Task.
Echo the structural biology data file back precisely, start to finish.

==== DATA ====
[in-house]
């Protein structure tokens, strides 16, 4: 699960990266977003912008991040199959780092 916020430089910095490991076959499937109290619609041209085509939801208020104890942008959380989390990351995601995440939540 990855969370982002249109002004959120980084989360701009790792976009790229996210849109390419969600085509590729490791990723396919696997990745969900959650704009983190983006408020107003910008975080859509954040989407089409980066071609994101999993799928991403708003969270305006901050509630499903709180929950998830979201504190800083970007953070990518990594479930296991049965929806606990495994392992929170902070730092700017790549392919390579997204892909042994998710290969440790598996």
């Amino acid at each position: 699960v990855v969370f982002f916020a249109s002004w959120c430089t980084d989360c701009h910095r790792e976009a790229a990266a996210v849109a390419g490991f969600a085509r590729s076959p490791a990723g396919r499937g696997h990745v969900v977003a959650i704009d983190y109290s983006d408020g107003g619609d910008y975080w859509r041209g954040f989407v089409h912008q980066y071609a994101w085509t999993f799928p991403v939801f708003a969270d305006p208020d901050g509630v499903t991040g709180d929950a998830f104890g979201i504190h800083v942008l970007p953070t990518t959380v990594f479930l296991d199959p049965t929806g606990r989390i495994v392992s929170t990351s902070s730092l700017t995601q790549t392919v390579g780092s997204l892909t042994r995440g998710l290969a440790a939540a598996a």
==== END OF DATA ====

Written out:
[in-house]
């Protein structure tokens, strides 16, 4: 699960990266977003912008991040199959780092 916020430089910095490991076959499937109290619609041209085509939801208020104890942008959380989390990351995601995440939540 990855969370982002249109002004959120980084989360701009790792976009790229996210849109390419969600085509590729490791990723396919696997990745969900959650704009983190983006408020107003910008975080859509954040989407089409980066071609994101999993799928991403708003969270305006901050509630499903709180929950998830979201504190800083970007953070990518990594479930296991049965929806606990495994392992929170902070730092700017790549392919390579997204892909042994998710290969440790598996």
């Amino acid at each position: 699960v990855v969370f982002f916020a249109s002004w959120c430089t980084d989360c701009h910095r790792e976009a790229a990266a996210v849109a390419g490991f969600a085509r590729s076959p490791a990723g396919r499937g696997h990745v969900v977003a959650i704009d983190y109290s983006d408020g107003g619609d910008y975080w859509r041209g954040f989407v089409h912008q980066y071609a994101w085509t999993f799928p991403v939801f708003a969270d305006p208020d901050g509630v499903t991040g709180d929950a998830f104890g979201i504190h800083v942008l970007p953070t990518t959380v990594f479930l296991d199959p049965t929806g606990r989390i495994v392992s929170t990351s902070s730092l700017t995601q790549t392919v390579g780092s997204l892909t042994r995440g998710l290969a440790a939540a598996a």